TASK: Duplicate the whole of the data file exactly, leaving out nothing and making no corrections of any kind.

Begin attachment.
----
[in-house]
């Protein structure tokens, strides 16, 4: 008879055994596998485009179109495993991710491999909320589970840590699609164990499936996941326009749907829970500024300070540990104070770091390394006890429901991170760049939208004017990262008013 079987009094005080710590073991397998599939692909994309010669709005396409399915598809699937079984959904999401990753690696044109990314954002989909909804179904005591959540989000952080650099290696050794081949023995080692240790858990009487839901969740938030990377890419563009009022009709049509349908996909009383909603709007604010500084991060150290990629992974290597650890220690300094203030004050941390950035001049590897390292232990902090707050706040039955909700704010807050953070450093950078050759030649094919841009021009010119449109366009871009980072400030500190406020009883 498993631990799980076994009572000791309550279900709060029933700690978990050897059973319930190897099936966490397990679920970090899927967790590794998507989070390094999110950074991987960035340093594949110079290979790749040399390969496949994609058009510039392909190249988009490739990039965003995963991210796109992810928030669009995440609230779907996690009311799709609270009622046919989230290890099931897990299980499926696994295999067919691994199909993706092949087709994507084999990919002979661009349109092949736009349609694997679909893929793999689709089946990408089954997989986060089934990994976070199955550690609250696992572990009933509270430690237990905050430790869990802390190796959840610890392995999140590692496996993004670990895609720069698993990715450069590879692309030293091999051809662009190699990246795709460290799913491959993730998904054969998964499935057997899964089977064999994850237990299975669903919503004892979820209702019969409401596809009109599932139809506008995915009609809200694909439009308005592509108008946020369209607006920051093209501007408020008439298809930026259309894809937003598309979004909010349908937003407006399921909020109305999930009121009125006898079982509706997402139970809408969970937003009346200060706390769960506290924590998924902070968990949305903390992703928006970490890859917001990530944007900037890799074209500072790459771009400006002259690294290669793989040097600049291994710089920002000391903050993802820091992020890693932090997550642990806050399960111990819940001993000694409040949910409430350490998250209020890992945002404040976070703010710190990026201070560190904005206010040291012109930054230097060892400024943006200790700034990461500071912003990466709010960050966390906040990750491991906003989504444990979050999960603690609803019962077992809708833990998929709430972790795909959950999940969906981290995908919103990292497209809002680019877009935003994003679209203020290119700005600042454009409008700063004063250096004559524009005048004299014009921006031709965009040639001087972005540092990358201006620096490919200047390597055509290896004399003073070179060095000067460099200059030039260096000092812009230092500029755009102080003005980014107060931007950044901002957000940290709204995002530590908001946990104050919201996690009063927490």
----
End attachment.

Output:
[in-house]
């Protein structure tokens, strides 16, 4: 008879055994596998485009179109495993991710491999909320589970840590699609164990499936996941326009749907829970500024300070540990104070770091390394006890429901991170760049939208004017990262008013 079987009094005080710590073991397998599939692909994309010669709005396409399915598809699937079984959904999401990753690696044109990314954002989909909804179904005591959540989000952080650099290696050794081949023995080692240790858990009487839901969740938030990377890419563009009022009709049509349908996909009383909603709007604010500084991060150290990629992974290597650890220690300094203030004050941390950035001049590897390292232990902090707050706040039955909700704010807050953070450093950078050759030649094919841009021009010119449109366009871009980072400030500190406020009883 498993631990799980076994009572000791309550279900709060029933700690978990050897059973319930190897099936966490397990679920970090899927967790590794998507989070390094999110950074991987960035340093594949110079290979790749040399390969496949994609058009510039392909190249988009490739990039965003995963991210796109992810928030669009995440609230779907996690009311799709609270009622046919989230290890099931897990299980499926696994295999067919691994199909993706092949087709994507084999990919002979661009349109092949736009349609694997679909893929793999689709089946990408089954997989986060089934990994976070199955550690609250696992572990009933509270430690237990905050430790869990802390190796959840610890392995999140590692496996993004670990895609720069698993990715450069590879692309030293091999051809662009190699990246795709460290799913491959993730998904054969998964499935057997899964089977064999994850237990299975669903919503004892979820209702019969409401596809009109599932139809506008995915009609809200694909439009308005592509108008946020369209607006920051093209501007408020008439298809930026259309894809937003598309979004909010349908937003407006399921909020109305999930009121009125006898079982509706997402139970809408969970937003009346200060706390769960506290924590998924902070968990949305903390992703928006970490890859917001990530944007900037890799074209500072790459771009400006002259690294290669793989040097600049291994710089920002000391903050993802820091992020890693932090997550642990806050399960111990819940001993000694409040949910409430350490998250209020890992945002404040976070703010710190990026201070560190904005206010040291012109930054230097060892400024943006200790700034990461500071912003990466709010960050966390906040990750491991906003989504444990979050999960603690609803019962077992809708833990998929709430972790795909959950999940969906981290995908919103990292497209809002680019877009935003994003679209203020290119700005600042454009409008700063004063250096004559524009005048004299014009921006031709965009040639001087972005540092990358201006620096490919200047390597055509290896004399003073070179060095000067460099200059030039260096000092812009230092500029755009102080003005980014107060931007950044901002957000940290709204995002530590908001946990104050919201996690009063927490």